He described the catastrophic result of the first modern environmental success story, the prohibition of DDT. It was predicted that banning DDT would lead to the death of millions of people. "Malaria had almost disappeared in sub-Saharan Africa and parts of India," he pointed out. "The Environmental Defense Fund was formed for the specific purpose of banning DDT," he said. "It speaks millions about the environmental movement, that its first success had the direct result of the deaths of millions and millions of people."

Rounding out his speech, Dr. Cohen briefly gave an overview of how the once small environmental organizations steadily build their wealth, tapping into foundations such as Pew Charitable Trust to support the very causes that would have "absolutely appalled their founders." And, finally, the green groups are manipulating the corporations that sit at the pinnacle of the free enterprise system. "It's a gigantic monster that we're all facing," he concluded.

Success in the West

Against the power of the machine of green government and environmental organizations to take total control of the reaches of western ranching, two prominent speakers described their principled victories. Karen Budd-Falen, an attorney in Cheyenne, Wyoming, is orchestrating a winning battle on behalf of Frank Robbins, who refuses to allow the Bureau of Reclamation's harassment to wear down his love of liberty, and has stopped the Bureau from simply stealing a right-of-way across his property. Ms. Budd-Falen has successfully brought an action on behalf of the courageous man against the government officials, personally, and the Bureau, under the Racketeer Influenced and Corrupt Organizations Act (RICO).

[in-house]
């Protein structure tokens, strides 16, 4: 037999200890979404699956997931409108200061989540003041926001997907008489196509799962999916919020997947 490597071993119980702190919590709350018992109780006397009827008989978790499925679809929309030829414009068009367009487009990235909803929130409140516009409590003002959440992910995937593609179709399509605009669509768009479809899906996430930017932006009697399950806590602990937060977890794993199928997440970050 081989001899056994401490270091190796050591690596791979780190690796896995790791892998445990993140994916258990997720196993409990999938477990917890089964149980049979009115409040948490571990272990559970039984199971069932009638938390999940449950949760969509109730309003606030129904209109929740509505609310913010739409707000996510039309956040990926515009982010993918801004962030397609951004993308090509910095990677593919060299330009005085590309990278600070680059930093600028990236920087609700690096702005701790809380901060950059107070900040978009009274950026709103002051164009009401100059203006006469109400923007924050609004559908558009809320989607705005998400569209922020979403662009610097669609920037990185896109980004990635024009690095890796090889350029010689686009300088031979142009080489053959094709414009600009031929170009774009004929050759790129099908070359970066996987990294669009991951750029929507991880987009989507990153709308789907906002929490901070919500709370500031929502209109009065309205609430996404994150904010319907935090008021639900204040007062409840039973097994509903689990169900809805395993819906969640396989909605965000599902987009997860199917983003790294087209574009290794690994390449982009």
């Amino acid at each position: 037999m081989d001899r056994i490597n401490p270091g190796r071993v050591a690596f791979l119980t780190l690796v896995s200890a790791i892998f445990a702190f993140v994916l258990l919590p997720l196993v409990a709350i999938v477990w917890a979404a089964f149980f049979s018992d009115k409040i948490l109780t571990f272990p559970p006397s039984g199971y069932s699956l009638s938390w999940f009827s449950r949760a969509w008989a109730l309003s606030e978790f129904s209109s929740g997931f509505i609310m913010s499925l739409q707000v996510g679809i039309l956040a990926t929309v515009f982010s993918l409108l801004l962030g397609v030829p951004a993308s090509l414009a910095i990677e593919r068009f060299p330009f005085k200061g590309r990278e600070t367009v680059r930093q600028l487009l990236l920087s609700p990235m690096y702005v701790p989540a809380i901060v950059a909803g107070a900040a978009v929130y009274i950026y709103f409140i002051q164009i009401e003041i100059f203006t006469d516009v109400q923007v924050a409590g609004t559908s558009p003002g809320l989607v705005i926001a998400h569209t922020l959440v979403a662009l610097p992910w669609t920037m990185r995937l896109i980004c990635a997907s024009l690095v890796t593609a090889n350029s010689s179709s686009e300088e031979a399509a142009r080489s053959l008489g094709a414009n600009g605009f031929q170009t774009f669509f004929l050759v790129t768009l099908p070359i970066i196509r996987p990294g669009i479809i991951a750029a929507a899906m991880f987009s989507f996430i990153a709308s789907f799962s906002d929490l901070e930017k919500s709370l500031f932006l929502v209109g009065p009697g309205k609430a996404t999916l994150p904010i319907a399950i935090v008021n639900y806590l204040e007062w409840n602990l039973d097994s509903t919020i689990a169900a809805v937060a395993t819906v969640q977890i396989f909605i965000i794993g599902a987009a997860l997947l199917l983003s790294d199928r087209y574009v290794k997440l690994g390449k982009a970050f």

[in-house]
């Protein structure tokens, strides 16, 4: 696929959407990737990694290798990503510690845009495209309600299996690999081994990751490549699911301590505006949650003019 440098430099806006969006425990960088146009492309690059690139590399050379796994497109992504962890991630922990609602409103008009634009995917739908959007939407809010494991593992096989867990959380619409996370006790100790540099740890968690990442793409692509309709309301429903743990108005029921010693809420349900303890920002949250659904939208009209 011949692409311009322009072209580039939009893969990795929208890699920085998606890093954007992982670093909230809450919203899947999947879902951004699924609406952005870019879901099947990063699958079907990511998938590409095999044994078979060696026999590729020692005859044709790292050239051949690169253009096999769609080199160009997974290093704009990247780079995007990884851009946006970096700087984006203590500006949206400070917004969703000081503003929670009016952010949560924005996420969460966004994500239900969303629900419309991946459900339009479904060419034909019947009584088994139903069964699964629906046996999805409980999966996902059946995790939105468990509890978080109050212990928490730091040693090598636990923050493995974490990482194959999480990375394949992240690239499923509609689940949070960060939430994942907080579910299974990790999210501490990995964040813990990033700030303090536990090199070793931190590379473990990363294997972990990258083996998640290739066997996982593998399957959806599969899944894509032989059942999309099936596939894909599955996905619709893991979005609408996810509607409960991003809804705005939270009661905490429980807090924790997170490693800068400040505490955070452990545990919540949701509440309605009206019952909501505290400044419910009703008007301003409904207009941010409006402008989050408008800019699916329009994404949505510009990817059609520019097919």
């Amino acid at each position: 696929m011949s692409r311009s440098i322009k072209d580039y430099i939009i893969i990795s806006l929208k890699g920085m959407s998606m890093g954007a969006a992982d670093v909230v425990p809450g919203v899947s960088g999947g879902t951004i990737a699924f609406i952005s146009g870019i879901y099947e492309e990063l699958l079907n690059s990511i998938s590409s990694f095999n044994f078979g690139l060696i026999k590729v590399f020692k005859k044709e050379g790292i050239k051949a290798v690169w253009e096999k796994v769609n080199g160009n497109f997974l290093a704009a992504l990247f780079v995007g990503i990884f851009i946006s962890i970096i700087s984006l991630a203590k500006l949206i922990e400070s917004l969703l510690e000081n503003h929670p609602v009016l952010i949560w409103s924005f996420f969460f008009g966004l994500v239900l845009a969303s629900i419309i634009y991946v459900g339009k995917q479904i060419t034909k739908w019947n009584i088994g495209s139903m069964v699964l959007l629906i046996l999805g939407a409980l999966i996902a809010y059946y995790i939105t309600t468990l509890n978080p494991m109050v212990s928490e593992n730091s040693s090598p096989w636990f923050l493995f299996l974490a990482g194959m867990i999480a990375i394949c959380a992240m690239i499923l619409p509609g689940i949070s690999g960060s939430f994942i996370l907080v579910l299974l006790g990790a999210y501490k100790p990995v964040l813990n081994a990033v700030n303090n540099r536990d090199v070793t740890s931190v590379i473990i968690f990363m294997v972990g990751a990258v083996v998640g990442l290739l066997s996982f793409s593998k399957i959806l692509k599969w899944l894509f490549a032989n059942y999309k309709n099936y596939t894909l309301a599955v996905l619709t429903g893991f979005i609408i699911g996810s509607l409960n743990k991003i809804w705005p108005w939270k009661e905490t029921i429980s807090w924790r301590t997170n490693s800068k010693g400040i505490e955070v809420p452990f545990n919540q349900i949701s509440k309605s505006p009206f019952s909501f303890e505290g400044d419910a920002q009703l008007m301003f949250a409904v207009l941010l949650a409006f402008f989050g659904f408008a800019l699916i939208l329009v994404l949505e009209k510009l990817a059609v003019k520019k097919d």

"The crime is extortion, punishable both under Wyoming state law and the federal Hobbes Act," she said, noting that it does not matter whether the official receives any personal gain from the extortion. The lawsuit, known as Robbins v. Wilkie, (or v. Bureau of Land Management), has won twice in the Tenth Circuit Court of Appeals, where "the federal government argued that the individual does not have the right to exclude the federal government from your property," she said.